The market has been obsessed with China’s coronavirus outbreak for weeks now.
Every little development, from another quarantine measure to a new isolated case found outside China, has sent stocks into a flurry of activity.
However, despite the News Media hyping up this outbreak like the end of the world, the data we had showed a different story.
The outbreak seemed mostly contained to its source in China’s central Hubei province. Most cases, and all but three deaths, occurred there. And the vast majority of cases outside of China were Chinese nationals who had recently left Hubei.
This was a Reality Gap where the market was reacting to its own fears, while the data suggested most of those fears were misplaced.
Many market participants were aligned with my analysis and we saw the market continually rebound after negative news pushed markets down temporarily.
This analysis allowed us to see rebounds coming after initial processing of the coronavirus data and handed subscribers to my premium services six 100% gains in the last two weeks.
But new uncertainty about the legitimacy and accuracy of the calming data that was coming out of China has changed all this.
To determine what the Reality Gap is, I always follow the data.
And over the weekend, it became very clear that the “data” China – and even the World Health Organization – has been putting out is in serious question.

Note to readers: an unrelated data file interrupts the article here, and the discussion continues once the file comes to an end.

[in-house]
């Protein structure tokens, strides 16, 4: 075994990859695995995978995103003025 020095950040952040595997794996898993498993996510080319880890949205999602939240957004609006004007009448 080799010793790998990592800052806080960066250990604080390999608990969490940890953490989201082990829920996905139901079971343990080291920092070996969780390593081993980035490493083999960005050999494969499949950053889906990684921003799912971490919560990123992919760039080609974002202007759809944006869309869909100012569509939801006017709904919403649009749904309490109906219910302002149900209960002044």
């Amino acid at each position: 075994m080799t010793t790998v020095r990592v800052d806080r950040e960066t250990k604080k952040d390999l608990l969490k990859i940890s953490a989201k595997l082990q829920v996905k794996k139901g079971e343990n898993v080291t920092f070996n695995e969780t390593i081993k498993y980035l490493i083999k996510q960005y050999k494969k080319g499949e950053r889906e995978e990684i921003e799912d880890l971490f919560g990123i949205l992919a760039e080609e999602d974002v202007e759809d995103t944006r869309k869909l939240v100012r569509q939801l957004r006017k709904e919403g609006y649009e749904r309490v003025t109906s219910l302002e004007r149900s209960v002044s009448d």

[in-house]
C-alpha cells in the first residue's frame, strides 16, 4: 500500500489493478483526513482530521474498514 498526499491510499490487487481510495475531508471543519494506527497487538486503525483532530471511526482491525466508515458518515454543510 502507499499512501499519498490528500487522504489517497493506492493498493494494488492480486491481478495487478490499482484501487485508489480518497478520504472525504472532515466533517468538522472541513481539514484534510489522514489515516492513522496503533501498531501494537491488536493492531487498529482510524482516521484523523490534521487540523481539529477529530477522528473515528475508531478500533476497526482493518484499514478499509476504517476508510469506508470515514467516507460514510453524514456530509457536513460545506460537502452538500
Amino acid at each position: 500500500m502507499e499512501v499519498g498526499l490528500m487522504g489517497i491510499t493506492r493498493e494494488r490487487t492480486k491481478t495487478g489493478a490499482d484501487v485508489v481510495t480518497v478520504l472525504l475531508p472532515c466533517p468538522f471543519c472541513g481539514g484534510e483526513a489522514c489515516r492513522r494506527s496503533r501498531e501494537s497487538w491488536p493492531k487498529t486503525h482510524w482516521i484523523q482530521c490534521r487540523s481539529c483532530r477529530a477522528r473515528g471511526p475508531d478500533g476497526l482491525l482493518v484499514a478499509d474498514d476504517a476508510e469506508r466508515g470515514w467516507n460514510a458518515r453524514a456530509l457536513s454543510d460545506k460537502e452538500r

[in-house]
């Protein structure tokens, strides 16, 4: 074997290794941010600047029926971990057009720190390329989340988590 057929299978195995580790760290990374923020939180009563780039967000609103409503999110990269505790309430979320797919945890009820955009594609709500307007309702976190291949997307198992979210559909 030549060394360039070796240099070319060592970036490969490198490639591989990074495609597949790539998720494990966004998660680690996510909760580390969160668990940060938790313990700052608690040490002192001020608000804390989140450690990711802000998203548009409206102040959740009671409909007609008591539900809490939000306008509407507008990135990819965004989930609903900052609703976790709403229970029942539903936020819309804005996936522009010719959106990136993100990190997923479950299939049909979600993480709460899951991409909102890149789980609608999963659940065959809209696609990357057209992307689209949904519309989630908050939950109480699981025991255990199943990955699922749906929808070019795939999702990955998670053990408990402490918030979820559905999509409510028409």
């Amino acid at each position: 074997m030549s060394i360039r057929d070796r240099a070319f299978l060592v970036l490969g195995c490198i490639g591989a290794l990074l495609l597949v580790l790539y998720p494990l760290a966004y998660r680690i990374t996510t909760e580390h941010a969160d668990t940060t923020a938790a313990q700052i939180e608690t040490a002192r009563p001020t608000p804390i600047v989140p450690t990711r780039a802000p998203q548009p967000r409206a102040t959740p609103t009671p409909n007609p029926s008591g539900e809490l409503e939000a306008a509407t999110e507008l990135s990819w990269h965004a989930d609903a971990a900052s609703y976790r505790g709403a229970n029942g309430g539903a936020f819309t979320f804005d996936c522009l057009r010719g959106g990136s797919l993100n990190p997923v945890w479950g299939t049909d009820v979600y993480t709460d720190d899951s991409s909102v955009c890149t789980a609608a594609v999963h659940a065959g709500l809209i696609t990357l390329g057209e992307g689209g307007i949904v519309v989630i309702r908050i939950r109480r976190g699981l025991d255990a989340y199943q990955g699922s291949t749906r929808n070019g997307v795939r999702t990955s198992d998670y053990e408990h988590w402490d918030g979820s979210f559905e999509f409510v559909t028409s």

And so, I have to updated my short and intermediate-term analysis of the impact of the outbreak on the financial markets.
And we need to adjust how we trade accordingly.
This Virus Is Not a Health Concern for You (If You’re Outside the Epicenter)
That’s not to say that the end of the world is coming.
Let’s be clear: it’s not.
Covid-19, as this strain of coronavirus is now officially called, is still not a threat to your health here in the U.S.
To this day, the largest cluster of cases outside of China is on the cruise ship Diamond Princess, currently docked and under quarantine in Japan. Chinese passengers aboard appear to have infected parts of the crew and other passengers, partly due to woefully inadequate quarantine measures taken by Japanese authorities.
And the number of new infections outside Hubei has been falling for almost two weeks now.
In other words, unless you’re on that cruise ship or are travelling to Hubei, you have almost no chance to contract the virus.
So there’s still no reason to worry about your health.
But Covid-19 has changed my medium-term outlook on the market and economy.
I’m now much more cautious.